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Exercise cuts breast cancer risk

31st October 2008

Researchers in the United States say that vigorous activity like scrubbing floors or windows, or running, is linked to a lower risk of breast cancer in post-menopausal women.

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In a study of more than 32,000 women, scientists concluded that doing heavy household chores can slash the chance of breast cancer by a third.

Such activities were just as effective as running, cycling uphill and playing competitive tennis, in research which looked at cancers which developed after the menopause.

The more active women who appeared more protected in the 11-year study also tended to be slimmer, and to be non-smokers.

The results confirm existing advice that participating in vigorous physical activity for at least 30 minutes a day has benefits.

However, while less vigorous activity is recommended as part of an overall healthy lifestyle, it had no apparent effect on cancer risk.

Washing clothes, mowing the lawn, or going for a walk were considered "moderate" by researchers, and not associated with any benefits.

A team led by Michael Leitzmann from the Division of Cancer Epidemiology and Genetics at the National Cancer Institute set out to shed more light on the link between breast cancer and physical activity after two recent meta-analyses suggested it.

They wanted to shed more light on the type, frequency, duration and intensity of activity involved.

The report, published in the journal Breast Cancer Research, analysed data from a prospective cohort (group) study in which the researchers studied the relationship of total, vigorous and non-vigorous physical activity to the risk of developing postmenopausal breast cancer.

Using data from a previous study called the Breast Cancer Detection Demonstration Project (BCDDP) Follow-up study, it looked at 32,269 women who had been followed-up between 1987 and 1998.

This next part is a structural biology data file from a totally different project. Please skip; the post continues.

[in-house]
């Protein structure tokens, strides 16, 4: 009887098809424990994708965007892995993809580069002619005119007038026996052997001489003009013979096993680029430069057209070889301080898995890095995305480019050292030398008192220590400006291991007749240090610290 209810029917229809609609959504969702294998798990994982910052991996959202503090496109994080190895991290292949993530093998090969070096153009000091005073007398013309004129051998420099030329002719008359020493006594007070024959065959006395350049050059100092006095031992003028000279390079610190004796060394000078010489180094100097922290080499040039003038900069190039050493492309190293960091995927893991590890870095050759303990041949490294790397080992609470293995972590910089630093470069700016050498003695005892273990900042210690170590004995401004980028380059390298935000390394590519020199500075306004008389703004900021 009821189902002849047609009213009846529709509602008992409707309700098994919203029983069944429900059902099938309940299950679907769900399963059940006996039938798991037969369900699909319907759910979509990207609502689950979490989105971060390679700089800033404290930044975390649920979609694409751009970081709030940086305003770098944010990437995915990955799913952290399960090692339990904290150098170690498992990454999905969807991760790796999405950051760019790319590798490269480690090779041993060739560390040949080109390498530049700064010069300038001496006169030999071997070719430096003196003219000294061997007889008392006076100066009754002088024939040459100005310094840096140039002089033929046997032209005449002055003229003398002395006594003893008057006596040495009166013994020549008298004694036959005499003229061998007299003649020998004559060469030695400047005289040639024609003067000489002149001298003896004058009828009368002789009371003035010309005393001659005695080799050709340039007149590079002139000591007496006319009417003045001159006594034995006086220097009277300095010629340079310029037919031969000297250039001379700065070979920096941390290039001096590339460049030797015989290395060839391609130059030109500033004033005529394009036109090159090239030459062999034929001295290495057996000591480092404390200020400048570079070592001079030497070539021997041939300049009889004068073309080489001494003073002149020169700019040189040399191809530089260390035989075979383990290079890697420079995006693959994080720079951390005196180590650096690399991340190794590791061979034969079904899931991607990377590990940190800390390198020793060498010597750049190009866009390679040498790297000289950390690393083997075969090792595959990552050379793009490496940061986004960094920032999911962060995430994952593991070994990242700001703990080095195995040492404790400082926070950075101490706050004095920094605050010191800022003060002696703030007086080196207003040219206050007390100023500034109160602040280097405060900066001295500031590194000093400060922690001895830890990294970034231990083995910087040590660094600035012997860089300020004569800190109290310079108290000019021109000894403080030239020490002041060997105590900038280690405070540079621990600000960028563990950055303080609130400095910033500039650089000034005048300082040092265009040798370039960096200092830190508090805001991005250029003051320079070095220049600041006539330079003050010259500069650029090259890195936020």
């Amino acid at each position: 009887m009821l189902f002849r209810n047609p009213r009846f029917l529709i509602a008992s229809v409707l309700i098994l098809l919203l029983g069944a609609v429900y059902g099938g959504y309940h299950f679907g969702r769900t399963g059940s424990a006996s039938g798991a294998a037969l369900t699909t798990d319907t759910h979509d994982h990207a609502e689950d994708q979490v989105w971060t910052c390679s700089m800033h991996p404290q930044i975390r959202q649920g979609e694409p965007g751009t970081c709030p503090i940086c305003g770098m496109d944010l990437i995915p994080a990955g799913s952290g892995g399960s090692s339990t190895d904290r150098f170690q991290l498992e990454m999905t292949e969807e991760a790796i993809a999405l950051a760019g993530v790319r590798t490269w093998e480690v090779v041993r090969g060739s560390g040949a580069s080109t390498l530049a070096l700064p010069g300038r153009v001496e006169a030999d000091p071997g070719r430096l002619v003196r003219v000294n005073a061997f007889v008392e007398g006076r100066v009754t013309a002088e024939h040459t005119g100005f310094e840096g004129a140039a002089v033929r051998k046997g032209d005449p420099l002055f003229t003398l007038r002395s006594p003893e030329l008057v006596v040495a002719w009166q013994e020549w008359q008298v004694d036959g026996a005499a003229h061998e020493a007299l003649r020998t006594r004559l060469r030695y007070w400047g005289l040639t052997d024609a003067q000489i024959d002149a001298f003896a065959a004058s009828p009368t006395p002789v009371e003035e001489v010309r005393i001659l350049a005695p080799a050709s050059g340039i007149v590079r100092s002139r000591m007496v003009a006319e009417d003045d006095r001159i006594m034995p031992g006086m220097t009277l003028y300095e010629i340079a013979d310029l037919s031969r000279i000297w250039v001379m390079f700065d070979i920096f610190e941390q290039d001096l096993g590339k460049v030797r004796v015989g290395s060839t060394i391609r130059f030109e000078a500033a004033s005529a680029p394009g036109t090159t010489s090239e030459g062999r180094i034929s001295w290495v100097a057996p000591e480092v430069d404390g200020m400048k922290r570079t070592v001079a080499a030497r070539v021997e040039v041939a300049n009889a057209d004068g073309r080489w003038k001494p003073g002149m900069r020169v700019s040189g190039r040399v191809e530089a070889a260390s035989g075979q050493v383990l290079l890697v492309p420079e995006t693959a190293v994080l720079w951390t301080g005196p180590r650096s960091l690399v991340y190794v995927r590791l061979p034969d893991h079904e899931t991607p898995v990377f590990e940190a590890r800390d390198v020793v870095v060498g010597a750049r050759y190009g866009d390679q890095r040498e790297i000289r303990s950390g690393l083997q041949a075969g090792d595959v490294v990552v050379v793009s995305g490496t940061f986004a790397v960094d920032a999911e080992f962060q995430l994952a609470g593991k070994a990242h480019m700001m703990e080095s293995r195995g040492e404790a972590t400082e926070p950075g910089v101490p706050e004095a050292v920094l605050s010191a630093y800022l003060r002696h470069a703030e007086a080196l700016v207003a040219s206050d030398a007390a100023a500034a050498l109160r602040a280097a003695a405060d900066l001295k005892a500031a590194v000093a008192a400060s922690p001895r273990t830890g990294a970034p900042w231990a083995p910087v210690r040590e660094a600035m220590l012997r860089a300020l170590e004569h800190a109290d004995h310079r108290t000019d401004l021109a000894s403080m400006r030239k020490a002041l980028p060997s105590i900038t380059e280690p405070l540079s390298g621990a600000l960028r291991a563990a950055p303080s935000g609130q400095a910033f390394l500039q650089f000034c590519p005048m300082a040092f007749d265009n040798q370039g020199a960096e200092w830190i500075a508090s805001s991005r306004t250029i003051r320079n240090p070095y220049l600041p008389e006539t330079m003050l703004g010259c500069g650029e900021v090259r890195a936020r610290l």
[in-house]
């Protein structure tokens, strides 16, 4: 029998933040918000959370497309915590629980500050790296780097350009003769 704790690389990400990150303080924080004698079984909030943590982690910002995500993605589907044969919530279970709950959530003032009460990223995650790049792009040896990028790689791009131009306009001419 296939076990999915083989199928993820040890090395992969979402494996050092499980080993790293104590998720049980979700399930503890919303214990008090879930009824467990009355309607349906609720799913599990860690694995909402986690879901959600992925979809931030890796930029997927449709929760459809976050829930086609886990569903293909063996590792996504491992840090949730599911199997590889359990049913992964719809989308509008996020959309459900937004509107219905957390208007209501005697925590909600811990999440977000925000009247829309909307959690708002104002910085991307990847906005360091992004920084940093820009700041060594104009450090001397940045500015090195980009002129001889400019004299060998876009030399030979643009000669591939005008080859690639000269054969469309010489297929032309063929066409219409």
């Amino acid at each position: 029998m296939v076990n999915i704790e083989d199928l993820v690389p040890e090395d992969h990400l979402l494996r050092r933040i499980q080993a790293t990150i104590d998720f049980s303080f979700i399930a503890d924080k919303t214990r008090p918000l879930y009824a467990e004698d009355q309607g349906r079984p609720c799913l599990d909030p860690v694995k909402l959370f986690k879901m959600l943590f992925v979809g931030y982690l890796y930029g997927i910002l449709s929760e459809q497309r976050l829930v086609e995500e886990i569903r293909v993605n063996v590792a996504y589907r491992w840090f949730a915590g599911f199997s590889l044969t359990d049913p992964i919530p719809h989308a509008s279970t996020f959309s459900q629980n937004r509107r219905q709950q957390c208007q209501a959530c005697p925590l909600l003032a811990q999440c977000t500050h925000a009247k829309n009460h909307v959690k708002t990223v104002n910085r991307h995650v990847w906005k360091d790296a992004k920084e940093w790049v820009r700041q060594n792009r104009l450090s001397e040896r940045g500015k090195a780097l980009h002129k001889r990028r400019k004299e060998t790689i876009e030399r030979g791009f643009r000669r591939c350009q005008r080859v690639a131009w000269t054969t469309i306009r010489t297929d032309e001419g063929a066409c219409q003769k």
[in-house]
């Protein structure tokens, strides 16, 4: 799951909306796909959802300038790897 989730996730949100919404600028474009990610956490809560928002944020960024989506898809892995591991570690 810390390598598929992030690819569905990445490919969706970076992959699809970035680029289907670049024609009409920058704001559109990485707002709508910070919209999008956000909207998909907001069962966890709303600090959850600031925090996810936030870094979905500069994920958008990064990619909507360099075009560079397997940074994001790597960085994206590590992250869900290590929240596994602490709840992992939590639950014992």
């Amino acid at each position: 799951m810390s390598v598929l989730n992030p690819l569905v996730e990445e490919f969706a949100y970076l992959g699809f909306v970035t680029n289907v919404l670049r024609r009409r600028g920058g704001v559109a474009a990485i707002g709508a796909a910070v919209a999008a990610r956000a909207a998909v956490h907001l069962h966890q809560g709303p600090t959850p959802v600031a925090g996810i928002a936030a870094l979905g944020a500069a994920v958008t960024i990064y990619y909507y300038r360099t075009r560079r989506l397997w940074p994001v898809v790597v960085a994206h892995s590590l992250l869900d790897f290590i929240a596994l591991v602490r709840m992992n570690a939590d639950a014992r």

These women answered questionnaires about their "usual physical activity", including household, occupational and leisure activities in the previous year.

Participants were asked the number of hours during the week and weekend that they typically spent in moderate activities like light housework and walking, and in vigorous physical activities like chopping wood, scrubbing floors or strenuous sports. The answers to the questionnaire were then converted to a weekly average.

The relationship between activity and risk of breast cancer was limited to women with a body mass index (BMI) of less than 25. Their risk was cut by almost a third.

There was no reduction in risk for women with a higher BMI, or for those who engaged in more moderate activities.

But the authors said the questionnaire format may mean that people over-estimated their time spent in physical activity, a common phenomenon compared with face-to-face interviews.

Most of the women in the study were white, and their activity levels might have changed during the course of the follow-up study, they added.

 

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